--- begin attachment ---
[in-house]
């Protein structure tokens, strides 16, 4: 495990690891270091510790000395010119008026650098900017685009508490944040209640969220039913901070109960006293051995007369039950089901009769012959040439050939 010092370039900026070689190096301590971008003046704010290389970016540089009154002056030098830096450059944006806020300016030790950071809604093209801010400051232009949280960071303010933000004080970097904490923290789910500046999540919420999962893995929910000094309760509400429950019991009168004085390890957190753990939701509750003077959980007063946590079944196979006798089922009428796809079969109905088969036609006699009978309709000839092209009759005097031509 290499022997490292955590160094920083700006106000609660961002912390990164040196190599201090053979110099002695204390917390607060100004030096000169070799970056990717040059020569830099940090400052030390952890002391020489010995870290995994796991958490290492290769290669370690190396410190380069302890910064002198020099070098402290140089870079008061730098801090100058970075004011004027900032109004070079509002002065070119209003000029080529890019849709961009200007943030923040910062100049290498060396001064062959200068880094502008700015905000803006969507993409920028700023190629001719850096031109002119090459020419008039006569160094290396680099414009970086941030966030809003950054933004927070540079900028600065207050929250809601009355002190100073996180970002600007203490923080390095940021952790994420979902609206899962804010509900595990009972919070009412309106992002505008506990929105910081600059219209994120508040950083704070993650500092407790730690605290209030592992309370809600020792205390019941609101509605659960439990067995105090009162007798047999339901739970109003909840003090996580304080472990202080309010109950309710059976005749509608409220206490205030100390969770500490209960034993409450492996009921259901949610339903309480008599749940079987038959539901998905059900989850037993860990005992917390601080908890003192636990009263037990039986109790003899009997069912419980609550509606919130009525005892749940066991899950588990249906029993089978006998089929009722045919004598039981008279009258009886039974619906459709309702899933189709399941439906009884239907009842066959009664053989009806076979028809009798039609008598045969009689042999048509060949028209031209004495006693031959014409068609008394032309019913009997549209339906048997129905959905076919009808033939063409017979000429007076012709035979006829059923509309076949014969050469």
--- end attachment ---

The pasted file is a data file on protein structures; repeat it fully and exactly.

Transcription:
[in-house]
């Protein structure tokens, strides 16, 4: 495990690891270091510790000395010119008026650098900017685009508490944040209640969220039913901070109960006293051995007369039950089901009769012959040439050939 010092370039900026070689190096301590971008003046704010290389970016540089009154002056030098830096450059944006806020300016030790950071809604093209801010400051232009949280960071303010933000004080970097904490923290789910500046999540919420999962893995929910000094309760509400429950019991009168004085390890957190753990939701509750003077959980007063946590079944196979006798089922009428796809079969109905088969036609006699009978309709000839092209009759005097031509 290499022997490292955590160094920083700006106000609660961002912390990164040196190599201090053979110099002695204390917390607060100004030096000169070799970056990717040059020569830099940090400052030390952890002391020489010995870290995994796991958490290492290769290669370690190396410190380069302890910064002198020099070098402290140089870079008061730098801090100058970075004011004027900032109004070079509002002065070119209003000029080529890019849709961009200007943030923040910062100049290498060396001064062959200068880094502008700015905000803006969507993409920028700023190629001719850096031109002119090459020419008039006569160094290396680099414009970086941030966030809003950054933004927070540079900028600065207050929250809601009355002190100073996180970002600007203490923080390095940021952790994420979902609206899962804010509900595990009972919070009412309106992002505008506990929105910081600059219209994120508040950083704070993650500092407790730690605290209030592992309370809600020792205390019941609101509605659960439990067995105090009162007798047999339901739970109003909840003090996580304080472990202080309010109950309710059976005749509608409220206490205030100390969770500490209960034993409450492996009921259901949610339903309480008599749940079987038959539901998905059900989850037993860990005992917390601080908890003192636990009263037990039986109790003899009997069912419980609550509606919130009525005892749940066991899950588990249906029993089978006998089929009722045919004598039981008279009258009886039974619906459709309702899933189709399941439906009884239907009842066959009664053989009806076979028809009798039609008598045969009689042999048509060949028209031209004495006693031959014409068609008394032309019913009997549209339906048997129905959905076919009808033939063409017979000429007076012709035979006829059923509309076949014969050469």